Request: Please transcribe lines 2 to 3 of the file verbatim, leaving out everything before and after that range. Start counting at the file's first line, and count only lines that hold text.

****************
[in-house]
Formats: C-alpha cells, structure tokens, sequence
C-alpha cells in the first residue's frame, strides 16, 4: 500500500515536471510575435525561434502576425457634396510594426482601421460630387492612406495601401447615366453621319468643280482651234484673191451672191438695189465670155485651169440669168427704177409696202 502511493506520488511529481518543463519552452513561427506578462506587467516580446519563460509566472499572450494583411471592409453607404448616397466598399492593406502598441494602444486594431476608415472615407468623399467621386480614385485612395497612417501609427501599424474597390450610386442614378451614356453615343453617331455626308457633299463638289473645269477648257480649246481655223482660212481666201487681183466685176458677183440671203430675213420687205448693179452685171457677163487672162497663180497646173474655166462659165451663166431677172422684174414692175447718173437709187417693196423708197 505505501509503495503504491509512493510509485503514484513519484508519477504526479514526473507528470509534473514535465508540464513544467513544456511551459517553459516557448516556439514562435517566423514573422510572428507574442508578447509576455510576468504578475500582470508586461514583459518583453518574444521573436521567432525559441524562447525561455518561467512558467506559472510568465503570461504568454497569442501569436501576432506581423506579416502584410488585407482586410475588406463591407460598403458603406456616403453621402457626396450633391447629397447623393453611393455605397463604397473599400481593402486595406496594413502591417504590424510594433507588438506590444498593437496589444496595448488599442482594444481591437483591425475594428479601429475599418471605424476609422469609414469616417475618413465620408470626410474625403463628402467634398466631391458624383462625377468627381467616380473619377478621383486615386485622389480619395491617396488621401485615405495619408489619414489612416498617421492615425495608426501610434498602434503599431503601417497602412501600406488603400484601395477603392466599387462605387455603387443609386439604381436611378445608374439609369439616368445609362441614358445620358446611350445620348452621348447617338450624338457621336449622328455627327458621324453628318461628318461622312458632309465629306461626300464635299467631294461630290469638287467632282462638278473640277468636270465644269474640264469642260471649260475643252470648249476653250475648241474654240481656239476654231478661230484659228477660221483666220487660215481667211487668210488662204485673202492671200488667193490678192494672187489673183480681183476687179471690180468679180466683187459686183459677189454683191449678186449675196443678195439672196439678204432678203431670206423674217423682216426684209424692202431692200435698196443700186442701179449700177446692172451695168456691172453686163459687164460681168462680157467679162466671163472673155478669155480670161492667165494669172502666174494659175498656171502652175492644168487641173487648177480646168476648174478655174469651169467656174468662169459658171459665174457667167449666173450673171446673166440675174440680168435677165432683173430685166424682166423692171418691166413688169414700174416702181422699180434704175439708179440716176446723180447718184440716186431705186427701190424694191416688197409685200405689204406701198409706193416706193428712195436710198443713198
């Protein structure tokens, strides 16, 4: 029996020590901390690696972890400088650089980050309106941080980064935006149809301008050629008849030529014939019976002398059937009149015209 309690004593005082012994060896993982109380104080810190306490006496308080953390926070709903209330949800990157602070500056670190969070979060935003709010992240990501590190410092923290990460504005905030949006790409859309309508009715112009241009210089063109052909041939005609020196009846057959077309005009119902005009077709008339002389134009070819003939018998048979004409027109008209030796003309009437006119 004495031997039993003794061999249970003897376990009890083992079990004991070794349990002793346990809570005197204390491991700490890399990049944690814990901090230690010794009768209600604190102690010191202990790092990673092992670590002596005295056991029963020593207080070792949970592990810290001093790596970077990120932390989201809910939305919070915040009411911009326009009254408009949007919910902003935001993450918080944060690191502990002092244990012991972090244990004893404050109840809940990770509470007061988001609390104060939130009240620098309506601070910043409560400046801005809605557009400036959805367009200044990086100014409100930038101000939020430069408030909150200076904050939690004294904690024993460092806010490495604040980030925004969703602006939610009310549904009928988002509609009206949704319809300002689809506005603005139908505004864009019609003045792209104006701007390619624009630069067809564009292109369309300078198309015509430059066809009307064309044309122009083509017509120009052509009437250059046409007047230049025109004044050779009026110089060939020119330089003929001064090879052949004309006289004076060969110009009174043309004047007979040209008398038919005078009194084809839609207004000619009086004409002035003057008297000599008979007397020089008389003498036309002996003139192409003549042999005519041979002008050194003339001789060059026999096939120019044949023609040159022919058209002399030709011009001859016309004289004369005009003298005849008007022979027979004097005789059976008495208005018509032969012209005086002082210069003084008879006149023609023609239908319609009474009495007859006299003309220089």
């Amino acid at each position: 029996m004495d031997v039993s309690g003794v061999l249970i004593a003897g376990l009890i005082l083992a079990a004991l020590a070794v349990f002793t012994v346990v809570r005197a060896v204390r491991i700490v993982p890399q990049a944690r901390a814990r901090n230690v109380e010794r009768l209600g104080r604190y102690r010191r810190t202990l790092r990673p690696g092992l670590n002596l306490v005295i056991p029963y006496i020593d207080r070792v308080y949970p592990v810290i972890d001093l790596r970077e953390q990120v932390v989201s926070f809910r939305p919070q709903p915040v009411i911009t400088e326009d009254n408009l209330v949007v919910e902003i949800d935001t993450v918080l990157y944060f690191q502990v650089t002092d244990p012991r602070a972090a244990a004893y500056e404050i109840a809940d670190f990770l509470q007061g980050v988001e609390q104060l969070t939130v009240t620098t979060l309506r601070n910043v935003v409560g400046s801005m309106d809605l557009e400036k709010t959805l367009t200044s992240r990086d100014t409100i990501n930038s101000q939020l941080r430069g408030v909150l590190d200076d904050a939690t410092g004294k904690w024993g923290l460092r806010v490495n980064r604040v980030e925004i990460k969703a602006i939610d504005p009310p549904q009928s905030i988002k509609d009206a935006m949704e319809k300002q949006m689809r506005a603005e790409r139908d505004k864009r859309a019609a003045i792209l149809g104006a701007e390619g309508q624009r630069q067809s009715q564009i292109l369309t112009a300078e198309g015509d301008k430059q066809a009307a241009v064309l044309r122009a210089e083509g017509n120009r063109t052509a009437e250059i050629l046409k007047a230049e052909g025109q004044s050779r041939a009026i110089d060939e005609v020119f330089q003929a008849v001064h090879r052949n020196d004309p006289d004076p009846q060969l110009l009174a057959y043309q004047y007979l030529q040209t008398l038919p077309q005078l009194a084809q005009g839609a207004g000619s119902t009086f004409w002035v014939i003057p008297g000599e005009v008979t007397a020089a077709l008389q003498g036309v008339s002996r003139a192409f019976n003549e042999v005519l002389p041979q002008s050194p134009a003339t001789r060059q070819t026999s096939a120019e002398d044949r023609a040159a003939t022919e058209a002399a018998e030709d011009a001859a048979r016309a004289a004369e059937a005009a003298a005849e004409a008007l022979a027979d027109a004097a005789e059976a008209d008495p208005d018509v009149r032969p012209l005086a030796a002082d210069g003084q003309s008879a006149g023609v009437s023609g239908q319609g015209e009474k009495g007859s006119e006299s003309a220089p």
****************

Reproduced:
Formats: C-alpha cells, structure tokens, sequence
C-alpha cells in the first residue's frame, strides 16, 4: 500500500515536471510575435525561434502576425457634396510594426482601421460630387492612406495601401447615366453621319468643280482651234484673191451672191438695189465670155485651169440669168427704177409696202 502511493506520488511529481518543463519552452513561427506578462506587467516580446519563460509566472499572450494583411471592409453607404448616397466598399492593406502598441494602444486594431476608415472615407468623399467621386480614385485612395497612417501609427501599424474597390450610386442614378451614356453615343453617331455626308457633299463638289473645269477648257480649246481655223482660212481666201487681183466685176458677183440671203430675213420687205448693179452685171457677163487672162497663180497646173474655166462659165451663166431677172422684174414692175447718173437709187417693196423708197 505505501509503495503504491509512493510509485503514484513519484508519477504526479514526473507528470509534473514535465508540464513544467513544456511551459517553459516557448516556439514562435517566423514573422510572428507574442508578447509576455510576468504578475500582470508586461514583459518583453518574444521573436521567432525559441524562447525561455518561467512558467506559472510568465503570461504568454497569442501569436501576432506581423506579416502584410488585407482586410475588406463591407460598403458603406456616403453621402457626396450633391447629397447623393453611393455605397463604397473599400481593402486595406496594413502591417504590424510594433507588438506590444498593437496589444496595448488599442482594444481591437483591425475594428479601429475599418471605424476609422469609414469616417475618413465620408470626410474625403463628402467634398466631391458624383462625377468627381467616380473619377478621383486615386485622389480619395491617396488621401485615405495619408489619414489612416498617421492615425495608426501610434498602434503599431503601417497602412501600406488603400484601395477603392466599387462605387455603387443609386439604381436611378445608374439609369439616368445609362441614358445620358446611350445620348452621348447617338450624338457621336449622328455627327458621324453628318461628318461622312458632309465629306461626300464635299467631294461630290469638287467632282462638278473640277468636270465644269474640264469642260471649260475643252470648249476653250475648241474654240481656239476654231478661230484659228477660221483666220487660215481667211487668210488662204485673202492671200488667193490678192494672187489673183480681183476687179471690180468679180466683187459686183459677189454683191449678186449675196443678195439672196439678204432678203431670206423674217423682216426684209424692202431692200435698196443700186442701179449700177446692172451695168456691172453686163459687164460681168462680157467679162466671163472673155478669155480670161492667165494669172502666174494659175498656171502652175492644168487641173487648177480646168476648174478655174469651169467656174468662169459658171459665174457667167449666173450673171446673166440675174440680168435677165432683173430685166424682166423692171418691166413688169414700174416702181422699180434704175439708179440716176446723180447718184440716186431705186427701190424694191416688197409685200405689204406701198409706193416706193428712195436710198443713198